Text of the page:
„To get inspired by the German law and economy – that’s why I am studying at the University of Mannheim“
Louis Anyanwu (28) from Lagos has been studying in the Master of Comparative Business Law since the beginning of September 2016. The students of this internationally oriented master’s program are from all over the world. In his myUniMA story, Louis tells us how he would like to use the insights from his studies to further economic development in Nigeria.
Why did you decide to study in a master´s program here in Mannheim?
Louis: I did my Bachelor’s degree in law at a private university in Lagos where I graduated in 2015. As Germany is a very important player on the international market, I decided to do my master’s degree at the University of Mannheim. I hope that this master’s program will inspire me and offer me practical approaches, so that I will be able to contribute to the economic development in my homeland Nigeria.
What are you up to after your graduation?
Louis: It’s a one-year program which means I will graduate in the summer of 2017. My thesis focuses on how the German law can serve as an example for Nigeria, in particular regarding its economic development. Maybe I will extend this topic and continue working on it after my graduation and use my results to support the Nigerian economy. I would like to send my thesis to Nigeria’s decision-makers and offer them a co-operation. But I wouldn’t mind staying in Germany at all improving my German skills and finding a job here either.
What are the main differences between Lagos and Mannheim and the student life in both cities?
Louis: Lagos is a huge city. There’s always something going on. Some people even compare Lagos to New York because both cities are similarly crowded and hectic. Mannheim is a lot quieter. Apart from that, I am not used to the extremely cold winter here either. As far as the university is concerned, there are also some differences. Back in Lagos, I used to live right on campus and could spend my free time with friends or watch TV shows with them. Now, I have less free time because my timetable at the university is quite dense and I have to work on a lot of assignments and projects. The living situation is different, too, as students don’t live on campus, but all over the city.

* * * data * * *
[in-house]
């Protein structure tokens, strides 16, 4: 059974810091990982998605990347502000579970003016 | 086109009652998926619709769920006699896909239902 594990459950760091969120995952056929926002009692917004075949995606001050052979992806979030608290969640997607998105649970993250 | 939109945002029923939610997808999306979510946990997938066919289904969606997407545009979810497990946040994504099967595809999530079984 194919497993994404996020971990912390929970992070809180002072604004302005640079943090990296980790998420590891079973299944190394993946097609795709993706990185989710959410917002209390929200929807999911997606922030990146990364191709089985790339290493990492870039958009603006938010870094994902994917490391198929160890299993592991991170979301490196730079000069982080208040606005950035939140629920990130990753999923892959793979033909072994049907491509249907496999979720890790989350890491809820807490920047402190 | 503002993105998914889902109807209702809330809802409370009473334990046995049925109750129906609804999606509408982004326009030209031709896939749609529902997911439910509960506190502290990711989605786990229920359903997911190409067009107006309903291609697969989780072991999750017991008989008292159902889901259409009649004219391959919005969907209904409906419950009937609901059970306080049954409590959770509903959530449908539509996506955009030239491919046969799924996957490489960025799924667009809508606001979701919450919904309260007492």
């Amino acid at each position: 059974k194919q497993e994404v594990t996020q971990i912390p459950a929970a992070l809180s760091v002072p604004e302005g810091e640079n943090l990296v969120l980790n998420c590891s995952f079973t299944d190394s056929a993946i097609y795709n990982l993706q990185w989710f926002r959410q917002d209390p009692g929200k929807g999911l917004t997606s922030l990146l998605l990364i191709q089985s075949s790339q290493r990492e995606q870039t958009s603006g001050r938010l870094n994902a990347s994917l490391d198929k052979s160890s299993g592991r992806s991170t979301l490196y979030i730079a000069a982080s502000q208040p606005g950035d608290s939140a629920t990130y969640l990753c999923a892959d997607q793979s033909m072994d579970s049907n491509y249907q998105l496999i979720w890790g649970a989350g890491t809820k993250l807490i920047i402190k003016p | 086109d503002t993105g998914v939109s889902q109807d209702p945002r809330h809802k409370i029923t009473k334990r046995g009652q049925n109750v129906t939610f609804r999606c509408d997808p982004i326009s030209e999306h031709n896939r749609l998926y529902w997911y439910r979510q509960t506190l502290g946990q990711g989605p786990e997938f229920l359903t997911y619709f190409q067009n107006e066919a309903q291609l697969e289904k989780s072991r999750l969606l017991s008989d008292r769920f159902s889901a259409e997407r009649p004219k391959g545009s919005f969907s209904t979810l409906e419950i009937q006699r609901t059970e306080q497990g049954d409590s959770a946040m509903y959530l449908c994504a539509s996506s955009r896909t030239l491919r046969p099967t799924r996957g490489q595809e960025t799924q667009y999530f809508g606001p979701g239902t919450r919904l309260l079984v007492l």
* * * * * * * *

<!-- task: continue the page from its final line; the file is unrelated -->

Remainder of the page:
How do you like the University of Mannheim and your program of study?
Louis: When I first saw the Schloss, I thought I was at Hogwarts. I’d never seen a building as beautiful and as majestic – except in movies. Being able to study here, is something special. In my year, we’re seventeen students from all over the world: Spain, Afghanistan, Australia, America and the Dominican Republic. Two of my fellow students are from Nigeria as well. I was surprised about that – I didn´t expect to meet someone from my homeland here. We’re all getting along well with each other and regularly meet up for lunch at the Mensa. We’ve also been to Karlsruhe and Stuttgart together to do some sightseeing.
Have you had any difficulties settling in at the university?
Louis: Since I received my visa late, I missed most of Orientation Week. Fortunately, I was able to contact my program manager and could get the missing information from him directly. Apart from that, the only difficulty was to find my way around campus. But I guess that’s something every student struggles with. After a week, I knew the university a lot better – thanks to my program manager and the staff at the International Office. All in all, I haven’t really had any problems in Mannheim and at the university. It’s been an exciting and good time so far.
Interview: Louisa Gille | Photo: Elisa Berdica | January 2017